Artist Alexander Stolin still has a pretty strong eastern European accent, although he’s spent the past 30 years living on the north shore. Back in 1992, when he was 29, he emigrated from Ukraine, where he was born.
It would be easy to interpret his solo exhibit at Jonathan Ferrara Gallery as a reaction to the Russian war in his former homeland. The black-and-white paintings are shadowy, claustrophobic and grim. Stolin said he based his current style on film noir detective movies and such. The sun never quite shines in the world he’s invented. The vibe is uniformly melancholy.
Stolin’s paintings certainly seem to reflect the helplessness and grief he’s experiencing as he watches events in Ukraine unfold on cable television news.
But it’s not that simple. Most of these paintings were finished in 2020 and 2021, before the war started. They’re not a reaction to the Russian invasion; they’re a pessimistic premonition.
Stolin, 59, carved out a place for himself in the New Orleans art scene in the early 2000s. He was represented by a Julia Street gallery, and was gaining a following of fans.
Then he seemed to disappear. Nothing dramatic had happened; it was just that fatherhood and his day job, as a scenic artist in the movie industry, kept him too busy for a second career as a painter.
“I got wrapped up in the real world,” he said.
Just a question of when
But over the past few years, he’s returned to his brushes. Middle age was a time for nostalgia, and evaluation. It was time to reconcile his two selves: the Louisianan and the Ukrainian underneath.
Being Ukrainian, Stolin said, can be complicated. His father was Jewish and his mother was Eastern Orthodox, he said, but during the Soviet era, when Ukraine and Russia were part of the USSR, it was not easy to express either faith. Stolin said his family of him hardened the deprivations of communism, World War II, the Cold War and then the confusion and insecurity after the fall of the Soviet Union. The Russian invasion of Ukraine this year, he said, was no surprise. No surprise at all. Russia had been a constant threat for years.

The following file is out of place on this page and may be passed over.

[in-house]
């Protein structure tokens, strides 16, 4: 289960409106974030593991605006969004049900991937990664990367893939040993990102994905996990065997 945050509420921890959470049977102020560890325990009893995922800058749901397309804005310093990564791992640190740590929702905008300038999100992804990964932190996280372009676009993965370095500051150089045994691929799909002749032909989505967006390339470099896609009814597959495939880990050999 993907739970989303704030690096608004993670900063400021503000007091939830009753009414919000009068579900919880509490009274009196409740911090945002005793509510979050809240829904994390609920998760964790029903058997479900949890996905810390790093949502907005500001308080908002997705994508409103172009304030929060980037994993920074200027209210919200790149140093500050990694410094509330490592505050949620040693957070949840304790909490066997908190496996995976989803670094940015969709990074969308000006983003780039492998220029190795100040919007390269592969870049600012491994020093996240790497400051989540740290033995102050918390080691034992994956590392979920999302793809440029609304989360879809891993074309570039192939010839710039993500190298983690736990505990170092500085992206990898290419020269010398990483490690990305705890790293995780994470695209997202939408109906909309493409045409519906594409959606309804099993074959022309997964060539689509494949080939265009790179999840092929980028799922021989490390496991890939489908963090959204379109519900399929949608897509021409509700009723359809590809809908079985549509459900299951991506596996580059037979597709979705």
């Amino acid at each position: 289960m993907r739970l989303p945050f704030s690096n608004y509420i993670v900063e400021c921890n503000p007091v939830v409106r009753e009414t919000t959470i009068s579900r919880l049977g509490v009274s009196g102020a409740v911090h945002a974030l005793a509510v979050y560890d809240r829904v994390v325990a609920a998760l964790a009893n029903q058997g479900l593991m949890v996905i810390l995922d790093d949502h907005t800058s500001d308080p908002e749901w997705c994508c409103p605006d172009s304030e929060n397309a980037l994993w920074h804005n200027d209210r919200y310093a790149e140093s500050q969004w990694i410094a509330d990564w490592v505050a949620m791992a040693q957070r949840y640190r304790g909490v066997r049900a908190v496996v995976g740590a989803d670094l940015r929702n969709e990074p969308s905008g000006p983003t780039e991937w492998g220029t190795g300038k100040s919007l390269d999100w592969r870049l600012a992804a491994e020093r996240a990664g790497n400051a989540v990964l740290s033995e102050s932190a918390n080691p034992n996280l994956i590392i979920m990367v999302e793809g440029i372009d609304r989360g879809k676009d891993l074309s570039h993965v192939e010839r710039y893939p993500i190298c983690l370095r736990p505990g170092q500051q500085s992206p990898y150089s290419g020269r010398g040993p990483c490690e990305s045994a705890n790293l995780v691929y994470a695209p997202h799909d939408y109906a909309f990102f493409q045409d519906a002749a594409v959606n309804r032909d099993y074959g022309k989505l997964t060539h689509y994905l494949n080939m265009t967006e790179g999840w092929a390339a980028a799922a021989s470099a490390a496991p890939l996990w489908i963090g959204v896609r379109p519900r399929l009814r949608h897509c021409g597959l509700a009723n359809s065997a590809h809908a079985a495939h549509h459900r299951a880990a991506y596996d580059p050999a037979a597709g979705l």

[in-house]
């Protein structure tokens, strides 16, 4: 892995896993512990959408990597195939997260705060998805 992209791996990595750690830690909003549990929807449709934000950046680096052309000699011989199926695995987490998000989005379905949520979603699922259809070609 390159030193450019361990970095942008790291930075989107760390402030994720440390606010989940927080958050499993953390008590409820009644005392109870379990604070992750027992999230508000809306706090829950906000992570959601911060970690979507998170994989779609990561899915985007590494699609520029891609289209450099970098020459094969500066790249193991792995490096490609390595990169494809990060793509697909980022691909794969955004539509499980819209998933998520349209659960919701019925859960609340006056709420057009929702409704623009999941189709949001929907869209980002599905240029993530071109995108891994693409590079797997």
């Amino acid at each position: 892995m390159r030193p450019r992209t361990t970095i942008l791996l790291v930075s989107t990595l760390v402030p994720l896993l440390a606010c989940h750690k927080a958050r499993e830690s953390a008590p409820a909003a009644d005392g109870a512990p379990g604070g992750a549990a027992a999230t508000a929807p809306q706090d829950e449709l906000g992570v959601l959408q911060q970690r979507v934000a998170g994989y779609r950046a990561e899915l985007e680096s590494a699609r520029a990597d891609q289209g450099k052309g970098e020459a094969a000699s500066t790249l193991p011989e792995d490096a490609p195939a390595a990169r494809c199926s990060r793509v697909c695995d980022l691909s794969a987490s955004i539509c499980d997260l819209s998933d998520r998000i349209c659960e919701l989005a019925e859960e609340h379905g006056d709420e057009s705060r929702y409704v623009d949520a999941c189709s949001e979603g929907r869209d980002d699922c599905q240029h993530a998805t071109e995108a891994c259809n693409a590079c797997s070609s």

Being Ukrainian, he said, is anticipating disruption. Stolin said he was raised with the credo: “It’s not a question of if; it’s just a question of when.”
And that’s what Stolin’s new exhibit, “Memories Project,” is all about. In one painting, young boys build sand castles on the beach as aircraft carriers lurk in the ocean behind them. In another, a family consults a crystal ball, while seated beneath a painting of a test house that was built to determine the power of an atomic bomb. The sun rises in one painting, but the sky remains smoky gray, as a squadron of silver fighter planes drone overhead. The only smiles seen in the whole exhibit are on the masks of the children dressed as goblins or clowns in the painting “Halloween.”
living the dream
If there’s any escape from this mirthless world, it might be represented by the 48-star flag of the United States, used from 1912 to 1959, in the background of Stolin’s painting of an elementary school class picture titled “Say Cheese.” Perhaps escape is the answer?
Stolin said he was always aware that he had a distant family living in the United States. After the fall of the Berlin Wall, in 1989, as communist power wavered, he took the opportunity to join them. He first traveled to San Francisco, then almost immediately to Hattiesburg Mississippi, where long-lost cousins lived. His cousins encouraged him to stay in the region. He met a woman. His American life had begun.
Of course, Stolin said, he’s full of rage, regret and disbelief about the current war on the other side of the world. “I live and breathe it,” he said.
To understand his feelings, he asks us to imagine if the place we grew up were steadily being destroyed before our eyes. Yet he also asks us not to consider him a victim. Having telephone conversations with old friends in Ukraine who are holding out in bomb shelters has made him acutely aware of his own safety and comfort in Madisonville.
“I’m living the dream,” he said, without irony.
A few months back, Stolin visited Jonathan Ferrara Gallery to see an exhibit by an old friend. Ferrara asked him if he was still making art. Stolin said that, in fact, he was. But he told Ferrara, “It’s really dark. I don’t know who would want it.”
Ferrara gambled that we would. Take a break from the festivities during Saturday’s White Linen Night block party to visit Stolin’s bittersweet return to the fine art scene and momentarily allow yourself to be wrapped up in the real world.
Jonathan Ferrara Gallery is located at 400A Julia Street. “Memories Project” continues through Aug. 27. For more information, visit the gallery website.
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